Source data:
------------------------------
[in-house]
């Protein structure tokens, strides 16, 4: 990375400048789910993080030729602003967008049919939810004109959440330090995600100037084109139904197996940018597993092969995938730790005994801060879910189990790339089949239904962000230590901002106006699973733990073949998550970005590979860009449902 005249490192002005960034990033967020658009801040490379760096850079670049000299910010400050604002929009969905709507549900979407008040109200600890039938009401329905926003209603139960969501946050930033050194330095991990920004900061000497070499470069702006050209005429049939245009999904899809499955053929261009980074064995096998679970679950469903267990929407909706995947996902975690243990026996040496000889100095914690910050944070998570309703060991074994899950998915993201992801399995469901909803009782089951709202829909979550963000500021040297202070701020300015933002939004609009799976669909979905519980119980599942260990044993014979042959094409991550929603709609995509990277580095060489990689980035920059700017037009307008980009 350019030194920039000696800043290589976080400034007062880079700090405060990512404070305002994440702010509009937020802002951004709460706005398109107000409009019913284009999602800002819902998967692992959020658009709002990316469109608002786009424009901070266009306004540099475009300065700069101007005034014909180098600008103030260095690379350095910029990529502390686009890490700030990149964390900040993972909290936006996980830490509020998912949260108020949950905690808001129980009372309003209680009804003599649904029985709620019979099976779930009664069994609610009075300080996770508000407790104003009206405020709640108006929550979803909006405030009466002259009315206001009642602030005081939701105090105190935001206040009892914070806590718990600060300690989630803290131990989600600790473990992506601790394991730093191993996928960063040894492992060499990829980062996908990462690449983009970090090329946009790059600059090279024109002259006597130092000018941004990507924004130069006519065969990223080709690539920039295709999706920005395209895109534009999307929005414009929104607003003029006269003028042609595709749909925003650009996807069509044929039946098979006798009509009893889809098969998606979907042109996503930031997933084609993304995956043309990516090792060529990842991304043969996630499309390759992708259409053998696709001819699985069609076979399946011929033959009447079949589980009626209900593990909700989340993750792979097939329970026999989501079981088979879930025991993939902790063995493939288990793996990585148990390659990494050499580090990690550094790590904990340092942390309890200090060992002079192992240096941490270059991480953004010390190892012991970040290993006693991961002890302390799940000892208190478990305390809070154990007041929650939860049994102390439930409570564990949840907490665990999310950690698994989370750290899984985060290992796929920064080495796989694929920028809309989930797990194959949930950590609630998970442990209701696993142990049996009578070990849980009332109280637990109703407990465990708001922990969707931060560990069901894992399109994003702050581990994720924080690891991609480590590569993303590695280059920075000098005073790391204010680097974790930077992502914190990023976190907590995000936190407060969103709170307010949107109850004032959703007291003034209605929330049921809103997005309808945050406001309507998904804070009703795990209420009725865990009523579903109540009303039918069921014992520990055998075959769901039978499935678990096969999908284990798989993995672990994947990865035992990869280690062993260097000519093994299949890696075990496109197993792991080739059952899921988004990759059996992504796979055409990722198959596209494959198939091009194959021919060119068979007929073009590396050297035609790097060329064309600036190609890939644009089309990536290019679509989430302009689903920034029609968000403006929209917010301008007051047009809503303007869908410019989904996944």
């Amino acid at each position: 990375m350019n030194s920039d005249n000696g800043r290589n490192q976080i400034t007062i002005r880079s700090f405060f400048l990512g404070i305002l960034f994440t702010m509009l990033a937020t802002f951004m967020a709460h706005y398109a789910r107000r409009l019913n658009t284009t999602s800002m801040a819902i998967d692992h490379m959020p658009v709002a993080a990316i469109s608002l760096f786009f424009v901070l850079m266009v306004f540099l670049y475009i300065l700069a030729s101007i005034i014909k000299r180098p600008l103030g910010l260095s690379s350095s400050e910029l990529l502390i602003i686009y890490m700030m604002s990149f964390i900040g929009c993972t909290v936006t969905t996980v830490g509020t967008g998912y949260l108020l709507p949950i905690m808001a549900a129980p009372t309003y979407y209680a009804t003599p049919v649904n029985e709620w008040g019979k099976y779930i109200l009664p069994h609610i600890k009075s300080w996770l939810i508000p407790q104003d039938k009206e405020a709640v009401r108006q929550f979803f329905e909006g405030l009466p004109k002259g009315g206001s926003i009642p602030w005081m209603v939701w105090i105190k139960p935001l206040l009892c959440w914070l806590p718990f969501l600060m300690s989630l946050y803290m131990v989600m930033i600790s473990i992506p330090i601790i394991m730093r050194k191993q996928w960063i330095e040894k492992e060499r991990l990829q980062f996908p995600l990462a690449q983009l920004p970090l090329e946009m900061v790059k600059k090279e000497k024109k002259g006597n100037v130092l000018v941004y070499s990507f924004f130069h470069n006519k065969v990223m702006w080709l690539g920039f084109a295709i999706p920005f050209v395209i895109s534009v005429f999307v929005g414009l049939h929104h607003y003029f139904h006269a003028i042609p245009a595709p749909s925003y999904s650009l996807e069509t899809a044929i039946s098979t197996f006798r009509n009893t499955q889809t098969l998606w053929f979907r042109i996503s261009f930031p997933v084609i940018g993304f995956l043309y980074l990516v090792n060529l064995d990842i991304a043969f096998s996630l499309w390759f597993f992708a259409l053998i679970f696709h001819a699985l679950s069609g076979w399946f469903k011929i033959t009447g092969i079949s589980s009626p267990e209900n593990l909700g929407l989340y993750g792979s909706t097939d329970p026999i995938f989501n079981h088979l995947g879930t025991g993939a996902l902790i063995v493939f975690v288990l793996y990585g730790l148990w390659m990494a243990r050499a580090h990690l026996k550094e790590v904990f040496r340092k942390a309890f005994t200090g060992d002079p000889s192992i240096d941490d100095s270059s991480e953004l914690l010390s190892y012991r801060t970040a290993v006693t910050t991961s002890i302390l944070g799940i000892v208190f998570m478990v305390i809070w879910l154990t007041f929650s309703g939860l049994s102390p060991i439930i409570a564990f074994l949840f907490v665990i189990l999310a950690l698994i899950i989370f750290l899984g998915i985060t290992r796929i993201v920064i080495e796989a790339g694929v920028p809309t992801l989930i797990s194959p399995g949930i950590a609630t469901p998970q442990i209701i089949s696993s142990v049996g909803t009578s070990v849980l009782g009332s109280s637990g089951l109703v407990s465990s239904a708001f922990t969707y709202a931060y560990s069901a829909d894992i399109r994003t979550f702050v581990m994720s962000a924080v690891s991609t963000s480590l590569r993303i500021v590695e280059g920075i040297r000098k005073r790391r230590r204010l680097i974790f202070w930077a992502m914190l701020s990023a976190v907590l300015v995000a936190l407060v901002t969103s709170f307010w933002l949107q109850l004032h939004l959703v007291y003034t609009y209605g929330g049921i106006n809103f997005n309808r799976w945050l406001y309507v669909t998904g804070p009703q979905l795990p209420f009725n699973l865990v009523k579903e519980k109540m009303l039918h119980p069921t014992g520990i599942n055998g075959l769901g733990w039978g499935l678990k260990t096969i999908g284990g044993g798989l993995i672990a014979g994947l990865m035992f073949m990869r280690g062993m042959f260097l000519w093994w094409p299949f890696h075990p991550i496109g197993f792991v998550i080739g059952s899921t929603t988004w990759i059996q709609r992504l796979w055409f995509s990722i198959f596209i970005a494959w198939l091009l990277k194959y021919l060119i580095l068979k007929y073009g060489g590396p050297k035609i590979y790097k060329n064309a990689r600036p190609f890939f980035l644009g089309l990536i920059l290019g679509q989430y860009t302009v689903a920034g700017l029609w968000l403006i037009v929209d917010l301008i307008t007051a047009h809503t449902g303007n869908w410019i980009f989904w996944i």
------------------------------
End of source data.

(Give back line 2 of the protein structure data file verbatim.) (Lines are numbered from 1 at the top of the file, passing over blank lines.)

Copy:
């Protein structure tokens, strides 16, 4: 990375400048789910993080030729602003967008049919939810004109959440330090995600100037084109139904197996940018597993092969995938730790005994801060879910189990790339089949239904962000230590901002106006699973733990073949998550970005590979860009449902 005249490192002005960034990033967020658009801040490379760096850079670049000299910010400050604002929009969905709507549900979407008040109200600890039938009401329905926003209603139960969501946050930033050194330095991990920004900061000497070499470069702006050209005429049939245009999904899809499955053929261009980074064995096998679970679950469903267990929407909706995947996902975690243990026996040496000889100095914690910050944070998570309703060991074994899950998915993201992801399995469901909803009782089951709202829909979550963000500021040297202070701020300015933002939004609009799976669909979905519980119980599942260990044993014979042959094409991550929603709609995509990277580095060489990689980035920059700017037009307008980009 350019030194920039000696800043290589976080400034007062880079700090405060990512404070305002994440702010509009937020802002951004709460706005398109107000409009019913284009999602800002819902998967692992959020658009709002990316469109608002786009424009901070266009306004540099475009300065700069101007005034014909180098600008103030260095690379350095910029990529502390686009890490700030990149964390900040993972909290936006996980830490509020998912949260108020949950905690808001129980009372309003209680009804003599649904029985709620019979099976779930009664069994609610009075300080996770508000407790104003009206405020709640108006929550979803909006405030009466002259009315206001009642602030005081939701105090105190935001206040009892914070806590718990600060300690989630803290131990989600600790473990992506601790394991730093191993996928960063040894492992060499990829980062996908990462690449983009970090090329946009790059600059090279024109002259006597130092000018941004990507924004130069006519065969990223080709690539920039295709999706920005395209895109534009999307929005414009929104607003003029006269003028042609595709749909925003650009996807069509044929039946098979006798009509009893889809098969998606979907042109996503930031997933084609993304995956043309990516090792060529990842991304043969996630499309390759992708259409053998696709001819699985069609076979399946011929033959009447079949589980009626209900593990909700989340993750792979097939329970026999989501079981088979879930025991993939902790063995493939288990793996990585148990390659990494050499580090990690550094790590904990340092942390309890200090060992002079192992240096941490270059991480953004010390190892012991970040290993006693991961002890302390799940000892208190478990305390809070154990007041929650939860049994102390439930409570564990949840907490665990999310950690698994989370750290899984985060290992796929920064080495796989694929920028809309989930797990194959949930950590609630998970442990209701696993142990049996009578070990849980009332109280637990109703407990465990708001922990969707931060560990069901894992399109994003702050581990994720924080690891991609480590590569993303590695280059920075000098005073790391204010680097974790930077992502914190990023976190907590995000936190407060969103709170307010949107109850004032959703007291003034209605929330049921809103997005309808945050406001309507998904804070009703795990209420009725865990009523579903109540009303039918069921014992520990055998075959769901039978499935678990096969999908284990798989993995672990994947990865035992990869280690062993260097000519093994299949890696075990496109197993792991080739059952899921988004990759059996992504796979055409990722198959596209494959198939091009194959021919060119068979007929073009590396050297035609790097060329064309600036190609890939644009089309990536290019679509989430302009689903920034029609968000403006929209917010301008007051047009809503303007869908410019989904996944």